The TLE Seal is the nation’s only data privacy seal for school systems, focused on building a culture of trust and transparency. The Trusted Learning Environment (TLE) Seal Program was developed by CoSN (the Consortium for School Networking), in collaboration with a diverse group of 28 school system leaders nationwide and with support from AASA, The School Superintendents Association, the Association of School Business Officials International (ASBO) and ASCD.
The Program requires school systems to have implemented high standards for student data privacy protections around five core practice areas: Leadership, Business, Data Security, Professional Development and Classroom. School systems that meet the Program requirements will earn the TLE Seal, signifying their commitment to student data privacy to their community.
TLE Seal recipients commit to high standards and continuous examination and advancement of their privacy practices.
The TLE Seal Program is an initiative of CoSN (the Consortium for School Networking), in association with AASA, The School Superintendents Association, the Association of School Business Officials International (ASBO), and ASCD. The program requires schools to have implemented student data privacy protections that meet a set of high standards around 5 core practice areas. Schools that demonstrate that they have met the Program requirements will be able to display the TLE Seal, signifying their commitment to student data privacy.
The TLE Seal is a mark of distinction for school systems, signaling that they have taken measurable steps to implement strong practices to ensure the privacy of student data.
Schools must manage complex processes and practices to meet regulatory requirements and protect the privacy and security of student data. The TLE Seal Program provides schools with a set of concrete practices to evolve their student data protections beyond the legal requirements. It encourages schools to continuously examine and improve their policies and practices, and requires that they measure their work in this area against a set of high standards developed by their peers.
The 5 core practice areas are: Leadership, Business, Data Security, Professional Development and Classroom. Within each area are a number of specific practices that schools must have implemented in order to be eligible for the Seal. Given resource and other constraints that schools face, some of the practices may be aspirational. However, the TLE Seal Program position is that all practices are achievable, and necessary to meet the requirements of the program.
The TLE Seal is open to all K-12 schools. By “school” we are referring to school organizations of all governance structures, including public school districts, private schools, parochial schools, charter schools, etc. At this time, education service agencies are not eligible. See Participating Schools: http://trustedlearning.org/tle-seal-recipients/
No, the TLE Seal only applies to school organizations.
Technology is a critical part of the 21st century classroom, and data is vital to efforts to provide a more personalized education for all students. Research shows that a large majority of parents are concerned about the privacy and security of student data. Schools must have concrete policies and practices in place to provide appropriate protections for student data, and they need to communicate those practices clearly to parents in order to earn their trust. The TLE Seal Program indicates that school systems have demonstrated adherence to a set of publicly available standards focused on the protection of student data privacy.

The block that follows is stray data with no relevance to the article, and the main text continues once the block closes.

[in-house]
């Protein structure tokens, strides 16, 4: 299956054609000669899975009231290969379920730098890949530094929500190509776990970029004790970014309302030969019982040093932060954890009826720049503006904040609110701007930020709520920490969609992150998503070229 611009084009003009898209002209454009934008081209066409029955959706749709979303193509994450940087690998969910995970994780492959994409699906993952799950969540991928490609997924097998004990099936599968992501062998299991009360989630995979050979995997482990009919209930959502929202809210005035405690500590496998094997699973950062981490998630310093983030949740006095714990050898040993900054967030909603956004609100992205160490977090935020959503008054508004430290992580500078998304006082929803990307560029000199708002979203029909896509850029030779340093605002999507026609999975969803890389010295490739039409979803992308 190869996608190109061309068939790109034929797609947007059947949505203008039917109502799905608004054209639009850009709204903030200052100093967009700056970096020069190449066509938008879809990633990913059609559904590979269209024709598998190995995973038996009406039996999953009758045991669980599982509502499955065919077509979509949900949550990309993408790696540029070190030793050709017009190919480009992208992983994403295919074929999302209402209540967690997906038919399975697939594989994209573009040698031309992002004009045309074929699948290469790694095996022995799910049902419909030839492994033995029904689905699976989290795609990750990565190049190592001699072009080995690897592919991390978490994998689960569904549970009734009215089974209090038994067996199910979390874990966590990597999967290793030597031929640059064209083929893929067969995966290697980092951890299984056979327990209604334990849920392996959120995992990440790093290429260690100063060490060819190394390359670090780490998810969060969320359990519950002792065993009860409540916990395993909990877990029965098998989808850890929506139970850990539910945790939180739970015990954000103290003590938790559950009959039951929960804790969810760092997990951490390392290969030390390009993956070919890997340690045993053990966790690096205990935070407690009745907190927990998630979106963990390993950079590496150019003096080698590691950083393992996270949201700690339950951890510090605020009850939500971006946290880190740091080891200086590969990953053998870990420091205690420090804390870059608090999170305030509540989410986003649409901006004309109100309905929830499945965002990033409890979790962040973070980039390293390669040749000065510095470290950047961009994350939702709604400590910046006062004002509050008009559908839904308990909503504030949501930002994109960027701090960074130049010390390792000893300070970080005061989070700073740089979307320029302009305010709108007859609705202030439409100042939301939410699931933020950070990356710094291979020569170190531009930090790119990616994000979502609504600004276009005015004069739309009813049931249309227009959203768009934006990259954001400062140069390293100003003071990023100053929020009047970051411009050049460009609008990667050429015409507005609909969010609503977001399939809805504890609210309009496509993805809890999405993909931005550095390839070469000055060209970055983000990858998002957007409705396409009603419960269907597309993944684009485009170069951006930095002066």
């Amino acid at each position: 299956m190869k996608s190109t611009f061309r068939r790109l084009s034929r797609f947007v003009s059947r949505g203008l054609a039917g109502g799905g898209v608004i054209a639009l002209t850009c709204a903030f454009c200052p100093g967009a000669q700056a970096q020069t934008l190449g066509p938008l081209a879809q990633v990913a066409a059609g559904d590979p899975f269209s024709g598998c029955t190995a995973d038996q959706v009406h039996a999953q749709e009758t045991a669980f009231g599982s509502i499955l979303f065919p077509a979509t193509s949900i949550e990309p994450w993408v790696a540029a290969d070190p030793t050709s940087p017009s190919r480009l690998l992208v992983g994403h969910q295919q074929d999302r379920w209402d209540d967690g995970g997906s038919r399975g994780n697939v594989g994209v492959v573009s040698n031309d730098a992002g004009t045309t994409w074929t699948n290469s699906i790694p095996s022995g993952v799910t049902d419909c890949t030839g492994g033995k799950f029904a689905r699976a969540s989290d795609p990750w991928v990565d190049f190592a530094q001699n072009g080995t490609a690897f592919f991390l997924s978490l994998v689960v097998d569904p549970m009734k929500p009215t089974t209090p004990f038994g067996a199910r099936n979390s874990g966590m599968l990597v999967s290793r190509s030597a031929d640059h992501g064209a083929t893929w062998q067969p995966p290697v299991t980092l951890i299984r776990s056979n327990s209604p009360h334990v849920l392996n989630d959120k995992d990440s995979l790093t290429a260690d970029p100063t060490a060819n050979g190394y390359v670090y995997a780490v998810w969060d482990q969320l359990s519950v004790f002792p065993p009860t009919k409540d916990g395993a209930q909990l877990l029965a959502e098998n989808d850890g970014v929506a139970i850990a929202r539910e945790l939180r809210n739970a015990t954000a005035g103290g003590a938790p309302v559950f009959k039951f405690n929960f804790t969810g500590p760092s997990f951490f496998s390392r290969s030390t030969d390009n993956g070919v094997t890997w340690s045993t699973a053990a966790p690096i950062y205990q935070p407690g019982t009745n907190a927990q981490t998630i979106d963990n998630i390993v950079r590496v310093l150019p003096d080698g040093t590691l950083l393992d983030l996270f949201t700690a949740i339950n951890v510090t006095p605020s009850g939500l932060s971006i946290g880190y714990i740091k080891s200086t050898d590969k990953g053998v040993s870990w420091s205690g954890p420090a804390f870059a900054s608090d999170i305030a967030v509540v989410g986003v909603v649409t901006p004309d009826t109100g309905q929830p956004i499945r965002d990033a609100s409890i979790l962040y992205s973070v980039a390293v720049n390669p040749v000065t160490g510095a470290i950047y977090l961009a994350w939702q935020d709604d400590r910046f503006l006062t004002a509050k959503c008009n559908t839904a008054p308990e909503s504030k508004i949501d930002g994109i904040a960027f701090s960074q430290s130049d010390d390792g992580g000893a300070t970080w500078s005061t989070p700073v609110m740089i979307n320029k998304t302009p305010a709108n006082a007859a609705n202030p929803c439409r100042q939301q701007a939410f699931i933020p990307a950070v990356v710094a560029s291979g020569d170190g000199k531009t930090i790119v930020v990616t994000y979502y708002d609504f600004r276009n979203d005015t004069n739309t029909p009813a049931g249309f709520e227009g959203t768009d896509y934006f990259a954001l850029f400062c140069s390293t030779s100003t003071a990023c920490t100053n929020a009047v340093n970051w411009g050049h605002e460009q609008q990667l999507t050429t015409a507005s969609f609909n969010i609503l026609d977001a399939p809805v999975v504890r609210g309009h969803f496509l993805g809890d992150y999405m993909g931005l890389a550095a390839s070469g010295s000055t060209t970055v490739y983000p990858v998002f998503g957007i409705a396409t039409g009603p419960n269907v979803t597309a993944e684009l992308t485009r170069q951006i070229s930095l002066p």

CoSN worked with representatives of 28 school systems over a period of several months to define the TLE Seal standards and to develop the process by which schools can earn a seal. These school systems represent a wide range of demographics and types. The complete listing of the participating school districts/systems, can be found in the press release.
Compliance with applicable privacy laws should be considered a minimum standard and compliance is the responsibility of schools and service providers. School systems applying for the TLE Seal are expected to be in and maintain compliance with applicable laws. The TLE Seal considers practices that may not be required by law, but that are important to protect student data. For information about understanding federal privacy laws, see the CoSN Protecting Privacy Toolkit.
Yes, CoSN has 3 lead partners in this effort. They are AASA, the School Superintendents Association, the Association of School Business Officials International (ASBO International), and ASCD.
School system leaders apply for the TLE Program by submitting detailed information about specific practices for review by CoSN. The TLE requirements are publicly available, so education leaders have sufficient guidance about TLE requirements in advance of submitting an application. However, in the event that CoSN determines that a Seal should not be awarded, the school system will be able to appeal the decision to a peer group led by CoSN. There will be one appeal allowed per application. Should an appeal be denied, the school system will be eligible to reapply in the next cohort. We expect there to be two cohorts per year.
CoSN provides school systems with specific information regarding expectations for participation in the TLE program. We review all applications, and to the extent possible, we work with technology leaders and other subject matter experts to validate the information provided. However, school system leaders bear the sole responsibility for submitting complete and accurate information in the application process and for continuing to meet the TLE requirements while they display the Seal, and answering questions that come up from their community.